http://www.llm-guide.com/board/85803
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JEstebar

I am a trainee lawyer from a top firm in Spain. From what they tell me here, the top brands are Harvard and Columbia. Unless one intend to study a specific field at University A or B...

I am a trainee lawyer from a top firm in Spain. From what they tell me here, the top brands are Harvard and Columbia. Unless one intend to study a specific field at University A or B...
quote
Fritz

Stanford has a little advantage over columbia. I would choose Stanford because of its class size, its beautiful campus and the location near san francisco. the stanford business school is also world class, too.

Stanford has a little advantage over columbia. I would choose Stanford because of its class size, its beautiful campus and the location near san francisco. the stanford business school is also world class, too.
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pnarg

I am almost decided for CLS because of many factors (California's crisis; SLS more academic than "professional" as opposed to CLS; East coast generally better for job hunt; CLS has better rankin in international law; and I love NYC)...


You have some facts wrong here. Beware:
1. The crisis afects primarily Wall Street, NYC, which is why there are no jobs on the law firms associated with it (the natural place for a foreign lawyer to work in).
2. Stanford is probably one of the more pratice-oriented LLMs in the US! They have an all separate master's program for those who want to be academics, the SPILS leading to the JSM (and maybe to the JSD later). Besides, unlike CLS, they have the best Business School in the country and hence many people take courses for credit there during the LLM.
3. Job hunt is not relevant nowadays. There is no job hunt... and as a SLS LLM you'll be attending the same fair than the people from CLS.
4. The individual rankings are not important, really. No one will take a look at those. Is there some Intl law professor at CLS you'd like to work with? Are there courses you want to take not offered at SLS? Otherwise, this is no reason given that your interest is not academic.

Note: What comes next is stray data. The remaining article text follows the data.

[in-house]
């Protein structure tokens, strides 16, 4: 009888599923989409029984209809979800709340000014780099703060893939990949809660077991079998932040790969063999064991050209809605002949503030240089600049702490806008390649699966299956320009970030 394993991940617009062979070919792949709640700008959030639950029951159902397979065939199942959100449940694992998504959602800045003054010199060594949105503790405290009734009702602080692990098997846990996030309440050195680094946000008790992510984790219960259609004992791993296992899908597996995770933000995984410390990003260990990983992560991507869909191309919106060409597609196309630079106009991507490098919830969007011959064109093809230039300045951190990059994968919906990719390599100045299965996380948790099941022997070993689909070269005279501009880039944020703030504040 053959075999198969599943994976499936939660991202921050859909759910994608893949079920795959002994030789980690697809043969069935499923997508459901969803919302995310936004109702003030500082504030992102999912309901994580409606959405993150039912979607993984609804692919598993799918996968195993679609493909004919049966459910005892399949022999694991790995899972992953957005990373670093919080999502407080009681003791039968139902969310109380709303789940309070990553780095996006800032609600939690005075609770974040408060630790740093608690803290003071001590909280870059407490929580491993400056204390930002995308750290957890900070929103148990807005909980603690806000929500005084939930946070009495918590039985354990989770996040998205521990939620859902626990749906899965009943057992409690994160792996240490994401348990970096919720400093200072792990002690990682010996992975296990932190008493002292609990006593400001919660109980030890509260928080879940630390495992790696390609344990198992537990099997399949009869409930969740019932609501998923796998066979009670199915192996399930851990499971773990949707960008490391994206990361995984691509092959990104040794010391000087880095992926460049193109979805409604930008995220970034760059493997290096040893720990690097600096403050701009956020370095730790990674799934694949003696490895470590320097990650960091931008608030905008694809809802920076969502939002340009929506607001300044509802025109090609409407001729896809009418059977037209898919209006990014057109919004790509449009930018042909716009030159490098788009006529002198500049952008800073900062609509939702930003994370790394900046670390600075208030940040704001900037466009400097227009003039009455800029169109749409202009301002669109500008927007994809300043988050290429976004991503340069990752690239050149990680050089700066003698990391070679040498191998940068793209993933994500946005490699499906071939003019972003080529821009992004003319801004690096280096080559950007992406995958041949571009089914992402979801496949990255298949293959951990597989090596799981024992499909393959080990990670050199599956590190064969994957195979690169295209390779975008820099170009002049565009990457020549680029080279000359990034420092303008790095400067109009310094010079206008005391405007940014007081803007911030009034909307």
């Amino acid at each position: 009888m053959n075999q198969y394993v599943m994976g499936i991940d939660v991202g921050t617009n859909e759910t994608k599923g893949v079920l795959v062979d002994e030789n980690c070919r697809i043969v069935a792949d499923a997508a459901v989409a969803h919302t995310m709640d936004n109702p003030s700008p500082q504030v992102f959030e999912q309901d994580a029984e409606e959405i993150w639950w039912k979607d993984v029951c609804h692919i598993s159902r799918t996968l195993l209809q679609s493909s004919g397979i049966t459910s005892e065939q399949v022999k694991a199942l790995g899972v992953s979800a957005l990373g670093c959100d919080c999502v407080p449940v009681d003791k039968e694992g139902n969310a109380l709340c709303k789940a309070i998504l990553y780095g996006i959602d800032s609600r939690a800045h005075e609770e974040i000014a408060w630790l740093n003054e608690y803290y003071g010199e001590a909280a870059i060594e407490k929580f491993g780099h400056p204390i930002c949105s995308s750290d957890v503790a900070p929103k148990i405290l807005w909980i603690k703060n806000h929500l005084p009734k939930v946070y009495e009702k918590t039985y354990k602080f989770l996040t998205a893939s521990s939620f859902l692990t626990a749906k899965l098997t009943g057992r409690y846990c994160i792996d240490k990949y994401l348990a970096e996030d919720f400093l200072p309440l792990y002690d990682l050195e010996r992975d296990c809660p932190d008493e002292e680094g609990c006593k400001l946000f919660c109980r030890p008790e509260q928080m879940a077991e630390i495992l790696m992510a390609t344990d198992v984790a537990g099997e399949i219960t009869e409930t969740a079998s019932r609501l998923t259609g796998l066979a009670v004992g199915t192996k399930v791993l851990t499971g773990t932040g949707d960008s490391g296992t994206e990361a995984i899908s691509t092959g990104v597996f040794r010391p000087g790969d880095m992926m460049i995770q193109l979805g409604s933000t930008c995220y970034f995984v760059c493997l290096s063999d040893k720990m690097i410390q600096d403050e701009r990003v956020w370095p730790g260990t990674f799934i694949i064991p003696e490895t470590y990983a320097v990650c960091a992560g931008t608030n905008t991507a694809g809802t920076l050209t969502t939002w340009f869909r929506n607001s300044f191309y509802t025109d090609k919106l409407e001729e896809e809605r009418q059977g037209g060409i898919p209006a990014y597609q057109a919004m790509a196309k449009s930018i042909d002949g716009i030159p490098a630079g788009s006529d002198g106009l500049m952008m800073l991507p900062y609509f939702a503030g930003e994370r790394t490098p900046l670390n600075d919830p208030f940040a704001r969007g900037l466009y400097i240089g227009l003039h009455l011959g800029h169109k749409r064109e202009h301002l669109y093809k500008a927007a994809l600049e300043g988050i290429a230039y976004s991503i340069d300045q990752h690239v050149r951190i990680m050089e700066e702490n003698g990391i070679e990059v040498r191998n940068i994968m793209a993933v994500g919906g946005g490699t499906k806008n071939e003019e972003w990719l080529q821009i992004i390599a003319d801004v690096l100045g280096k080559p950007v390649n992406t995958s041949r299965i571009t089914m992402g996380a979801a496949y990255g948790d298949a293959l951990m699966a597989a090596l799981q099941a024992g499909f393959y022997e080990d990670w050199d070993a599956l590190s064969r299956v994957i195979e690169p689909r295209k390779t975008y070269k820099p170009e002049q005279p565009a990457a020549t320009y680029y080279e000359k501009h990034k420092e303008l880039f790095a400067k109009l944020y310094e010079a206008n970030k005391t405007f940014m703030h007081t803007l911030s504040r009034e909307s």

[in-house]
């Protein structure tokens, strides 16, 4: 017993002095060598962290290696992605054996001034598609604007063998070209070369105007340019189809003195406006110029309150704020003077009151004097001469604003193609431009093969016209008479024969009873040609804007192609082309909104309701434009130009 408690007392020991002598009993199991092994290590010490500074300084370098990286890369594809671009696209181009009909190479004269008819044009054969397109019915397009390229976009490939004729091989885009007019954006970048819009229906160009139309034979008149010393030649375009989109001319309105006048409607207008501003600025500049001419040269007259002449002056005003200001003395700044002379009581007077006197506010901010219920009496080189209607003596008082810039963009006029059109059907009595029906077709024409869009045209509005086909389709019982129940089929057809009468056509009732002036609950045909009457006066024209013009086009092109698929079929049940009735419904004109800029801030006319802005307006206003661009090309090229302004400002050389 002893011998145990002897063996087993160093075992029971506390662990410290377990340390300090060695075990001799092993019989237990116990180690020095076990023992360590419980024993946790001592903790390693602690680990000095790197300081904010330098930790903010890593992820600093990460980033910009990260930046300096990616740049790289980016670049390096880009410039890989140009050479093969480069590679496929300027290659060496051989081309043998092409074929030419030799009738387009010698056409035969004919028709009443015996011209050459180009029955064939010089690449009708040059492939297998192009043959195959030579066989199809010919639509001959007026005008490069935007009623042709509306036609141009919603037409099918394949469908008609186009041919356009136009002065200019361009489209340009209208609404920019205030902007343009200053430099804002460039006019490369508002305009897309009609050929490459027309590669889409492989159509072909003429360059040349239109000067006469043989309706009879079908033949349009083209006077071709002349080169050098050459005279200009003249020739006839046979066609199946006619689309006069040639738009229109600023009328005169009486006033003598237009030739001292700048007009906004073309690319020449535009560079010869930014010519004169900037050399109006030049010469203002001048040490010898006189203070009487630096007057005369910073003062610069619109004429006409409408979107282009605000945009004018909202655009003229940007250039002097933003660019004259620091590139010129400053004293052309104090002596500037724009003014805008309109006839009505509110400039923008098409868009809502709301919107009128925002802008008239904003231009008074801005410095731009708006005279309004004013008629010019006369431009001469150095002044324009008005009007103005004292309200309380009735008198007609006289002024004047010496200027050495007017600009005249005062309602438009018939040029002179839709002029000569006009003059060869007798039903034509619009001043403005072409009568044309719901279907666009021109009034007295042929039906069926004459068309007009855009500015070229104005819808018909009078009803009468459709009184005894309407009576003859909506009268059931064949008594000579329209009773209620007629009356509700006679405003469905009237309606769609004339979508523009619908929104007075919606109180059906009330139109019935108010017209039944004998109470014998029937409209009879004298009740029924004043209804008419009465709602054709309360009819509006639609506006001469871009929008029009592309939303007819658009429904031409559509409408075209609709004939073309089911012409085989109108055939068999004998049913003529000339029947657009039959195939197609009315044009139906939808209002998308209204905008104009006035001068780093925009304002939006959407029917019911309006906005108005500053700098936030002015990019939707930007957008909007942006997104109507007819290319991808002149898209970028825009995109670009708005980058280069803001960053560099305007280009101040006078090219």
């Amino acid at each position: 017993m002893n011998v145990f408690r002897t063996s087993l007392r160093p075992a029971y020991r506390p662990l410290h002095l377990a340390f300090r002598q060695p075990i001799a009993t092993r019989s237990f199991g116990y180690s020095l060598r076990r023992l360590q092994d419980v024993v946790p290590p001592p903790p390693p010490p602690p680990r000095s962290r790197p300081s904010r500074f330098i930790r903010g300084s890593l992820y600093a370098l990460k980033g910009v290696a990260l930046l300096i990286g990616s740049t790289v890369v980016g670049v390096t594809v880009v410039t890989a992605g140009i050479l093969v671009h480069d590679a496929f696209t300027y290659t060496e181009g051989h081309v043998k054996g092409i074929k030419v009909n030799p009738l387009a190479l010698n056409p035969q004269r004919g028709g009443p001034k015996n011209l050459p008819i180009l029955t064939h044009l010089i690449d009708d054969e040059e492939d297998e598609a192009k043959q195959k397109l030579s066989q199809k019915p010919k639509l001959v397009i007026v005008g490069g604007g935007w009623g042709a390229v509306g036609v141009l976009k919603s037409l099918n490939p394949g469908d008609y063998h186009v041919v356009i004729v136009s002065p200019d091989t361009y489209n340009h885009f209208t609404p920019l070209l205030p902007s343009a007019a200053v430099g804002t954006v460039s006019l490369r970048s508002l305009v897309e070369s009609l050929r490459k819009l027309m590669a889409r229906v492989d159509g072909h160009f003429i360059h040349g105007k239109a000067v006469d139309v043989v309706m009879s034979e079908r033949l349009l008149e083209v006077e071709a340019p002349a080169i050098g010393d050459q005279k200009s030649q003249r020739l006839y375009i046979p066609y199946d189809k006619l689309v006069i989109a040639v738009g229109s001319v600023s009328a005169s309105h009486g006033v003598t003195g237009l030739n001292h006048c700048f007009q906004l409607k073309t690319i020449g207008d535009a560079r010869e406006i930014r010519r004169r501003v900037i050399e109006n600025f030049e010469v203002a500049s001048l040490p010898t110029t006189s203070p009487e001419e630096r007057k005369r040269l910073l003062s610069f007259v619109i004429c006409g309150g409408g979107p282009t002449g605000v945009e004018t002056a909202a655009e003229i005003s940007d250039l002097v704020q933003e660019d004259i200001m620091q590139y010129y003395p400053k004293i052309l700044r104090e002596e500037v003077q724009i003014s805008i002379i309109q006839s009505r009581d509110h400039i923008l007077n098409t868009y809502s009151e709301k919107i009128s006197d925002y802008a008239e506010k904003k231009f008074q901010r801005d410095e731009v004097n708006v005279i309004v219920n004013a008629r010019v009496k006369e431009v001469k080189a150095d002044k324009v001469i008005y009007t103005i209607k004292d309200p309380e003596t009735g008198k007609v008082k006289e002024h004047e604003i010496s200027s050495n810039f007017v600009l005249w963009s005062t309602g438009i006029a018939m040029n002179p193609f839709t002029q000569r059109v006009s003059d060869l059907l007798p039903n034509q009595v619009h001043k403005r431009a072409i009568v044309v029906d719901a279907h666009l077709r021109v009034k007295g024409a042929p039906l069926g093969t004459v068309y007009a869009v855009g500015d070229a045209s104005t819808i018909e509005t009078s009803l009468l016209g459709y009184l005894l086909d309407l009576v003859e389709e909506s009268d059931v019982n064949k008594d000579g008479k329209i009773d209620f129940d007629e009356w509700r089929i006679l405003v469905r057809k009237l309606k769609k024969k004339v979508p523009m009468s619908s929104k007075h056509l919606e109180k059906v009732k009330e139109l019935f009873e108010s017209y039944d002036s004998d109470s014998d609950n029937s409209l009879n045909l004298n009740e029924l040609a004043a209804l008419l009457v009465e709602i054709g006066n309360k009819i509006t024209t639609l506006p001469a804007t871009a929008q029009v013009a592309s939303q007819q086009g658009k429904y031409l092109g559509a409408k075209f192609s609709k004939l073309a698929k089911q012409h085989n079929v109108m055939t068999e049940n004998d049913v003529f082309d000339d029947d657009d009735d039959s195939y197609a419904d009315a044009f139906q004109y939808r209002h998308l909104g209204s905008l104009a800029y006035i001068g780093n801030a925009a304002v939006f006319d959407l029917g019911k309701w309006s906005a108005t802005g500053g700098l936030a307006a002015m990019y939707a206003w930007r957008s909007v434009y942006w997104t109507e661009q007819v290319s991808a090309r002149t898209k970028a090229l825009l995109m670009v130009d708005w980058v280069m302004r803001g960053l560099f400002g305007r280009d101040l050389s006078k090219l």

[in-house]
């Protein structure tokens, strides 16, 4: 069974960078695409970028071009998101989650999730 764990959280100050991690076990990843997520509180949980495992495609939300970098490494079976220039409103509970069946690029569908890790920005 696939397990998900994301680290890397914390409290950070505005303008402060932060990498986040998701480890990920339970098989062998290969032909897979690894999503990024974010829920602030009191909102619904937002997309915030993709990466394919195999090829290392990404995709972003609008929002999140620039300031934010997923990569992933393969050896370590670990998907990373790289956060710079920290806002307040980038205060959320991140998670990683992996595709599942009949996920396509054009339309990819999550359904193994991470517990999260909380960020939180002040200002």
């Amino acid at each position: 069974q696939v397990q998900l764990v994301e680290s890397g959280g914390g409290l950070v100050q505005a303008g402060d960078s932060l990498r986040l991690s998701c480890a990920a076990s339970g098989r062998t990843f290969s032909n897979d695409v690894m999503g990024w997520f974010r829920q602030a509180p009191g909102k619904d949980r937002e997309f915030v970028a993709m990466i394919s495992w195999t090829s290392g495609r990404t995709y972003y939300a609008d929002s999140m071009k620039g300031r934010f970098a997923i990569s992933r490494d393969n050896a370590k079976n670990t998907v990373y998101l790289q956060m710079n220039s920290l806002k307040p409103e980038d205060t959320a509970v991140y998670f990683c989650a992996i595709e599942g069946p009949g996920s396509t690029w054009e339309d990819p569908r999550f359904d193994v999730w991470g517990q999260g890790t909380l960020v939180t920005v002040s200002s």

5. Now, the NYC v. Palo Alto is undoubtedly a great reason. Now we're taking.
Good luck, let us know what you decide.

<blockquote>I am almost decided for CLS because of many factors (California's crisis; SLS more academic than "professional" as opposed to CLS; East coast generally better for job hunt; CLS has better rankin in international law; and I love NYC)...</blockquote>

You have some facts wrong here. Beware:
1. The crisis afects primarily Wall Street, NYC, which is why there are no jobs on the law firms associated with it (the natural place for a foreign lawyer to work in).
2. Stanford is probably one of the more pratice-oriented LLMs in the US! They have an all separate master's program for those who want to be academics, the SPILS leading to the JSM (and maybe to the JSD later). Besides, unlike CLS, they have the best Business School in the country and hence many people take courses for credit there during the LLM.
3. Job hunt is not relevant nowadays. There is no job hunt... and as a SLS LLM you'll be attending the same fair than the people from CLS.
4. The individual rankings are not important, really. No one will take a look at those. Is there some Intl law professor at CLS you'd like to work with? Are there courses you want to take not offered at SLS? Otherwise, this is no reason given that your interest is not academic.
5. Now, the NYC v. Palo Alto is undoubtedly a great reason. Now we're taking.
Good luck, let us know what you decide.
quote
VERT

Hey Gaudio,

Choose Stanford. Good luck!

Hey Gaudio,

Choose Stanford. Good luck!
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Hedgefund

If you love NYC, do not make yourself spend this year in Palo Alto -- the difference in prestige (if any) does not worth it.

I spoke to many friends of mine who have a US LLM and they all told me that the place where you live while studying is as important as a law school. What I understand is that NYC can not be compared to any other city in the US in terms of lifestyle, cultural events and other attractions. Also, I was told that one needs to "feel" NYC if he or she has plans to work there and the best way to "feel" it is to study there.

I wish I also could take the last argument into account but I will have to return to my home country after obtaining an LLM degree.

If you love NYC, do not make yourself spend this year in Palo Alto -- the difference in prestige (if any) does not worth it.

I spoke to many friends of mine who have a US LLM and they all told me that the place where you live while studying is as important as a law school. What I understand is that NYC can not be compared to any other city in the US in terms of lifestyle, cultural events and other attractions. Also, I was told that one needs to "feel" NYC if he or she has plans to work there and the best way to "feel" it is to study there.

I wish I also could take the last argument into account but I will have to return to my home country after obtaining an LLM degree.
quote